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Analysis of the Zebrafish perplexed mutation reveals tissue-specific roles for de novo pyrimidine synthesis during development. Genetics 2005 Aug;170(4):1827-37



Pubmed ID


Pubmed Central ID




Scopus ID

2-s2.0-25444508919   33 Citations


The zebrafish perplexed mutation disrupts cell proliferation and differentiation during retinal development. In addition, growth and morphogenesis of the tectum, jaw, and pectoral fins are also affected. Positional cloning was used to identify a mutation in the carbamoyl-phosphate synthetase2-aspartate transcarbamylase-dihydroorotase (cad) gene as possibly causative of the perplexed mutation and this was confirmed by gene knockdown and pyrimidine rescue experiments. CAD is required for de novo biosynthesis of pyrimidines that are required for DNA, RNA, and UDP-dependent protein glycosylation. Developmental studies of several vertebrate species showed high levels of cad expression in tissues where mutant phenotypes were observed. Confocal time-lapse analysis of perplexed retinal cells in vivo showed a near doubling of the cell cycle period length. We also compared the perplexed mutation with mutations that affect either DNA synthesis or UDP-dependent protein glycosylation. Cumulatively, our results suggest an essential role for CAD in facilitating proliferation and differentiation events in a tissue-specific manner during vertebrate development. Both de novo DNA synthesis and UDP-dependent protein glycosylation are important for the perplexed phenotypes.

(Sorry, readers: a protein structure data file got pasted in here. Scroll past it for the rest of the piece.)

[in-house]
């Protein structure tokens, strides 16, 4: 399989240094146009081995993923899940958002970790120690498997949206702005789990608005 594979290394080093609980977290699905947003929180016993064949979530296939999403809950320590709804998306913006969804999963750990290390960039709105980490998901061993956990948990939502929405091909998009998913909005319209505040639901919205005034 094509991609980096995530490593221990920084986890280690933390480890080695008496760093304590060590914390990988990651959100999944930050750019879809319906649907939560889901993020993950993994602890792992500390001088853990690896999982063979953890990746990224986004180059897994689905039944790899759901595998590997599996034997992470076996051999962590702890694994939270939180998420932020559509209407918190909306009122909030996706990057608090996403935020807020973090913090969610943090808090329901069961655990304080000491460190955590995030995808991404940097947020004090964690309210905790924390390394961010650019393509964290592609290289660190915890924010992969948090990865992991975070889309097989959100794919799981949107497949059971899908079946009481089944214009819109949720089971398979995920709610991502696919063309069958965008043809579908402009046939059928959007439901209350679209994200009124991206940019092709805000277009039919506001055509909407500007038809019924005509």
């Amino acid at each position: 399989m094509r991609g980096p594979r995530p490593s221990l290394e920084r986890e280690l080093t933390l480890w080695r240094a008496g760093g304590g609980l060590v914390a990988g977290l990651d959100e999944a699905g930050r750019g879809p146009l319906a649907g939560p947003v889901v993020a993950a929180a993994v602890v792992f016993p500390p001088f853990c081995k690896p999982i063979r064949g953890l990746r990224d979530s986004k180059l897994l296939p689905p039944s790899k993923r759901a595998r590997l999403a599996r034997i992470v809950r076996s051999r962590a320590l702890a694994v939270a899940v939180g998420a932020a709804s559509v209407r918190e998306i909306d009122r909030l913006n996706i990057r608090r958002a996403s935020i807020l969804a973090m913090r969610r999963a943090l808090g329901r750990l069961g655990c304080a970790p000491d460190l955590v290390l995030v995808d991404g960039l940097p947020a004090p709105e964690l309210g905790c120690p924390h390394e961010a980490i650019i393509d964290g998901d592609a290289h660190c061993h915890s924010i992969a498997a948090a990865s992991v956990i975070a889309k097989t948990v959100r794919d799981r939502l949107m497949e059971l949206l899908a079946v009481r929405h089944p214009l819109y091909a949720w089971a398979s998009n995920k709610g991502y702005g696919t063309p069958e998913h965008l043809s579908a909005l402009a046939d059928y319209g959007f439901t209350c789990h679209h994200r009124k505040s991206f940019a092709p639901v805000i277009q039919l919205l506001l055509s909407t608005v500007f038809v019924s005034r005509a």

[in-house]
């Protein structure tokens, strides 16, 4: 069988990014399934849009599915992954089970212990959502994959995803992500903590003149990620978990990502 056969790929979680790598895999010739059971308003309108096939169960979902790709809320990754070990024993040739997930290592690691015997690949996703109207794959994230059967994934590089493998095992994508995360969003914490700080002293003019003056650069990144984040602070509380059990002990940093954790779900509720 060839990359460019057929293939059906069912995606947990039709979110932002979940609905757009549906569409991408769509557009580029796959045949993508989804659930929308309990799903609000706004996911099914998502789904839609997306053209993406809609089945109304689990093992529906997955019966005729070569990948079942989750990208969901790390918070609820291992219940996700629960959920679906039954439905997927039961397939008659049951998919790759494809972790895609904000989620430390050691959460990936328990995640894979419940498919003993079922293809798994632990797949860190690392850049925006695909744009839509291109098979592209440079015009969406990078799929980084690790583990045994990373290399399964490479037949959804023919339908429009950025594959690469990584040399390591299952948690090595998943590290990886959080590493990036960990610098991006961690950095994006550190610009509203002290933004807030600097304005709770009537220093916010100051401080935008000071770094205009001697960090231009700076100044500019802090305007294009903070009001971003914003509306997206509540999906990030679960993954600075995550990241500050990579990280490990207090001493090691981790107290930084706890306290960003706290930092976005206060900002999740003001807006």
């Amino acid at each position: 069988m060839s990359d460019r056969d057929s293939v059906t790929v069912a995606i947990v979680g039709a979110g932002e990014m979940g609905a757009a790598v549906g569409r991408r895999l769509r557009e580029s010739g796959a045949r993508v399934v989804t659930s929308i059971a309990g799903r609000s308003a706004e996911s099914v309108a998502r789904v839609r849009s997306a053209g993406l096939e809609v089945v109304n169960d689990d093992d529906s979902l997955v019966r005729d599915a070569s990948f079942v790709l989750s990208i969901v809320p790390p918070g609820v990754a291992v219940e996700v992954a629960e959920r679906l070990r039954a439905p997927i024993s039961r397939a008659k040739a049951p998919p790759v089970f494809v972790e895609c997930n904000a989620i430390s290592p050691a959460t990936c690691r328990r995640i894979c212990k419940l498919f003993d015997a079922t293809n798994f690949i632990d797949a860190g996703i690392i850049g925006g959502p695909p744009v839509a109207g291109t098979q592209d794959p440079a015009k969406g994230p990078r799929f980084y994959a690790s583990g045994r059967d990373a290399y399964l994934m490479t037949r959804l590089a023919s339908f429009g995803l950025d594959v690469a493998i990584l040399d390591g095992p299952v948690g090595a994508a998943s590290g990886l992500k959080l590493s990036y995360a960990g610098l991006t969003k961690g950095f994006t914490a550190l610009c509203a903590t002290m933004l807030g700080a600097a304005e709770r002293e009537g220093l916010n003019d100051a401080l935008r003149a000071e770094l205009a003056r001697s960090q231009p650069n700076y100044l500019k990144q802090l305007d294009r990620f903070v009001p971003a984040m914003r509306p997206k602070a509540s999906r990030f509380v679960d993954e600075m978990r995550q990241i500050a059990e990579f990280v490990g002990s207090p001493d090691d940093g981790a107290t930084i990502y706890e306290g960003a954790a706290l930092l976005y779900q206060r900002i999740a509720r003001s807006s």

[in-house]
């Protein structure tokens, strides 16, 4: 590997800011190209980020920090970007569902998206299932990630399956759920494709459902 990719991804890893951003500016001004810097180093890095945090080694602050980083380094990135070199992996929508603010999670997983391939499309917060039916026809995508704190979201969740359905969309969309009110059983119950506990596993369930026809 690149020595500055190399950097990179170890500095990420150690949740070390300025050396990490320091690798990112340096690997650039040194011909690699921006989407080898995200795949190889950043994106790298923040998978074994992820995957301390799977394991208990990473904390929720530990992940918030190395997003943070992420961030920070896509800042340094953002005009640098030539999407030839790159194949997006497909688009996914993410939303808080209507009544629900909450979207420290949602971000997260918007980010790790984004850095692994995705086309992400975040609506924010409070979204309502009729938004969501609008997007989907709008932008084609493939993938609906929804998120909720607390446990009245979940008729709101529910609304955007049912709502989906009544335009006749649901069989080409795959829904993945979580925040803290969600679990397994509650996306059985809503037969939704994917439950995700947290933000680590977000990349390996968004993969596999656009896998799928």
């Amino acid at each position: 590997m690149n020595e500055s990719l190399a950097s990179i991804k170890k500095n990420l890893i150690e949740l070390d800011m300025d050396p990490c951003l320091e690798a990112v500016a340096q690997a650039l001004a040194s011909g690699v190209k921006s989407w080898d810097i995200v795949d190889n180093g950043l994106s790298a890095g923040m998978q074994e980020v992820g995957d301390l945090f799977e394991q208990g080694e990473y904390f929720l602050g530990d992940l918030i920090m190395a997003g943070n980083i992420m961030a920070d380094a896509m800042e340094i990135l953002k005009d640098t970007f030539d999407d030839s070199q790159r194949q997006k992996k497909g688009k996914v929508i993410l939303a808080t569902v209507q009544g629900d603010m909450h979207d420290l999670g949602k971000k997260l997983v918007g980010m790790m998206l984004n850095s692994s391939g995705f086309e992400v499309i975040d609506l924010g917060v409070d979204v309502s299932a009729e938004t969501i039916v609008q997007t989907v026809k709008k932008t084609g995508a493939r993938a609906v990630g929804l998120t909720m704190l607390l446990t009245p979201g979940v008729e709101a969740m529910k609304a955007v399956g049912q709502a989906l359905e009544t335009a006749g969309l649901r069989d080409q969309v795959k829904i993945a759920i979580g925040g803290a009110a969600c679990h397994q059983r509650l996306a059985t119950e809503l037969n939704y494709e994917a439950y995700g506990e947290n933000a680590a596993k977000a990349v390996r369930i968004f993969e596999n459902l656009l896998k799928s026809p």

Author List

Willer GB, Lee VM, Gregg RG, Link BA


Brian A. Link PhD Professor in the Cell Biology, Neurobiology and Anatomy department at Medical College of Wisconsin

MESH terms used to index this publication - Major topics in bold

Aspartate Carbamoyltransferase
Carbamoyl-Phosphate Synthase (Glutamine-Hydrolyzing)
Cell Cycle Proteins
Embryo, Nonmammalian
Microscopy, Confocal
Microscopy, Video
Zebrafish Proteins
jenkins-FCD Prod-486 e3098984f26de787f5ecab75090d0a28e7f4f7c0